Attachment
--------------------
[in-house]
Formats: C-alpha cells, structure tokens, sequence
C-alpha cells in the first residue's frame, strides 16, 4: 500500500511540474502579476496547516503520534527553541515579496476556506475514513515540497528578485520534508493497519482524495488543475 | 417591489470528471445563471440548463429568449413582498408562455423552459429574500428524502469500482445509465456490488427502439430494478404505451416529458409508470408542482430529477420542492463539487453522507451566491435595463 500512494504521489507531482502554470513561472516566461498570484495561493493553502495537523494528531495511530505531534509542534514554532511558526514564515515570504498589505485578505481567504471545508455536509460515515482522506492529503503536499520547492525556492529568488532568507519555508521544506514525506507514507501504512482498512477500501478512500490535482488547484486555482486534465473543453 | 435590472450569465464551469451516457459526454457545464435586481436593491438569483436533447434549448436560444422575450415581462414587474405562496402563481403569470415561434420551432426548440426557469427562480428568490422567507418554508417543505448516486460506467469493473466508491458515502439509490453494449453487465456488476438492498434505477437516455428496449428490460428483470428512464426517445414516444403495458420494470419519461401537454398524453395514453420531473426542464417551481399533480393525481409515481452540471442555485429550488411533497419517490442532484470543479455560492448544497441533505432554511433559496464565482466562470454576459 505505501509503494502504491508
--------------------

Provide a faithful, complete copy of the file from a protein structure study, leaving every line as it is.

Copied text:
[in-house]
Formats: C-alpha cells, structure tokens, sequence
C-alpha cells in the first residue's frame, strides 16, 4: 500500500511540474502579476496547516503520534527553541515579496476556506475514513515540497528578485520534508493497519482524495488543475 | 417591489470528471445563471440548463429568449413582498408562455423552459429574500428524502469500482445509465456490488427502439430494478404505451416529458409508470408542482430529477420542492463539487453522507451566491435595463 500512494504521489507531482502554470513561472516566461498570484495561493493553502495537523494528531495511530505531534509542534514554532511558526514564515515570504498589505485578505481567504471545508455536509460515515482522506492529503503536499520547492525556492529568488532568507519555508521544506514525506507514507501504512482498512477500501478512500490535482488547484486555482486534465473543453 | 435590472450569465464551469451516457459526454457545464435586481436593491438569483436533447434549448436560444422575450415581462414587474405562496402563481403569470415561434420551432426548440426557469427562480428568490422567507418554508417543505448516486460506467469493473466508491458515502439509490453494449453487465456488476438492498434505477437516455428496449428490460428483470428512464426517445414516444403495458420494470419519461401537454398524453395514453420531473426542464417551481399533480393525481409515481452540471442555485429550488411533497419517490442532484470543479455560492448544497441533505432554511433559496464565482466562470454576459 505505501509503494502504491508